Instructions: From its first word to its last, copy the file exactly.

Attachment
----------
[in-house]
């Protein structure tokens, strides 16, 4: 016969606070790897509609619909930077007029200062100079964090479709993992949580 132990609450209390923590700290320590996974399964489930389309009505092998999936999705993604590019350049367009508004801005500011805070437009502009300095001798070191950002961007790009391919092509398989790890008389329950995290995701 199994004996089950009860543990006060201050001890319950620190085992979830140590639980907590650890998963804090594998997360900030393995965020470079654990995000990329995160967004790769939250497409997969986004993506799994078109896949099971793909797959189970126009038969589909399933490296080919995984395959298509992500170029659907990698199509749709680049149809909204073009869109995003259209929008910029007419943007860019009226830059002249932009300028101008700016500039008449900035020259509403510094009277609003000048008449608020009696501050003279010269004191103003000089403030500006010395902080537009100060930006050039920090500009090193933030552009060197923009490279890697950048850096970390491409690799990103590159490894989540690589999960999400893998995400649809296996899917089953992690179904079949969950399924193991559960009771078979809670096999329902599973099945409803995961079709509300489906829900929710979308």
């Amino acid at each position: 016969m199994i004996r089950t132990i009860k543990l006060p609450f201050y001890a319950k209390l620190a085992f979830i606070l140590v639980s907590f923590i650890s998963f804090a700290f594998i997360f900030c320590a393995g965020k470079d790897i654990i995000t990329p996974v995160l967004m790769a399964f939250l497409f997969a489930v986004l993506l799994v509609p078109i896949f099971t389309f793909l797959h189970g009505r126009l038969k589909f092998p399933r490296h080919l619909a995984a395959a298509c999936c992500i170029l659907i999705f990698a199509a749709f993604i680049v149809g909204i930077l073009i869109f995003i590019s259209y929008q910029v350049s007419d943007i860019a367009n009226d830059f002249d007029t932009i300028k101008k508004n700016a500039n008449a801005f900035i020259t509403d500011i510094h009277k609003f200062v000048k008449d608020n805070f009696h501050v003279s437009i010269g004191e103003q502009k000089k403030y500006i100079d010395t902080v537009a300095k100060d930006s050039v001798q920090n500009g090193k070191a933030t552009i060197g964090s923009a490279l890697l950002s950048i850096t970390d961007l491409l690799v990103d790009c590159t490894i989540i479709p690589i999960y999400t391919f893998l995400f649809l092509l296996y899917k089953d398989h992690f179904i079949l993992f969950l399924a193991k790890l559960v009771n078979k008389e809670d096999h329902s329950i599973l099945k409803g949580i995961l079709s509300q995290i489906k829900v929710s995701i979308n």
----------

[in-house]
């Protein structure tokens, strides 16, 4: 016969606070790897509609619909930077007029200062100079964090479709993992949580 132990609450209390923590700290320590996974399964489930389309009505092998999936999705993604590019350049367009508004801005500011805070437009502009300095001798070191950002961007790009391919092509398989790890008389329950995290995701 199994004996089950009860543990006060201050001890319950620190085992979830140590639980907590650890998963804090594998997360900030393995965020470079654990995000990329995160967004790769939250497409997969986004993506799994078109896949099971793909797959189970126009038969589909399933490296080919995984395959298509992500170029659907990698199509749709680049149809909204073009869109995003259209929008910029007419943007860019009226830059002249932009300028101008700016500039008449900035020259509403510094009277609003000048008449608020009696501050003279010269004191103003000089403030500006010395902080537009100060930006050039920090500009090193933030552009060197923009490279890697950048850096970390491409690799990103590159490894989540690589999960999400893998995400649809296996899917089953992690179904079949969950399924193991559960009771078979809670096999329902599973099945409803995961079709509300489906829900929710979308």
């Amino acid at each position: 016969m199994i004996r089950t132990i009860k543990l006060p609450f201050y001890a319950k209390l620190a085992f979830i606070l140590v639980s907590f923590i650890s998963f804090a700290f594998i997360f900030c320590a393995g965020k470079d790897i654990i995000t990329p996974v995160l967004m790769a399964f939250l497409f997969a489930v986004l993506l799994v509609p078109i896949f099971t389309f793909l797959h189970g009505r126009l038969k589909f092998p399933r490296h080919l619909a995984a395959a298509c999936c992500i170029l659907i999705f990698a199509a749709f993604i680049v149809g909204i930077l073009i869109f995003i590019s259209y929008q910029v350049s007419d943007i860019a367009n009226d830059f002249d007029t932009i300028k101008k508004n700016a500039n008449a801005f900035i020259t509403d500011i510094h009277k609003f200062v000048k008449d608020n805070f009696h501050v003279s437009i010269g004191e103003q502009k000089k403030y500006i100079d010395t902080v537009a300095k100060d930006s050039v001798q920090n500009g090193k070191a933030t552009i060197g964090s923009a490279l890697l950002s950048i850096t970390d961007l491409l690799v990103d790009c590159t490894i989540i479709p690589i999960y999400t391919f893998l995400f649809l092509l296996y899917k089953d398989h992690f179904i079949l993992f969950l399924a193991k790890l559960v009771n078979k008389e809670d096999h329902s329950i599973l099945k409803g949580i995961l079709s509300q995290i489906k829900v929710s995701i979308n």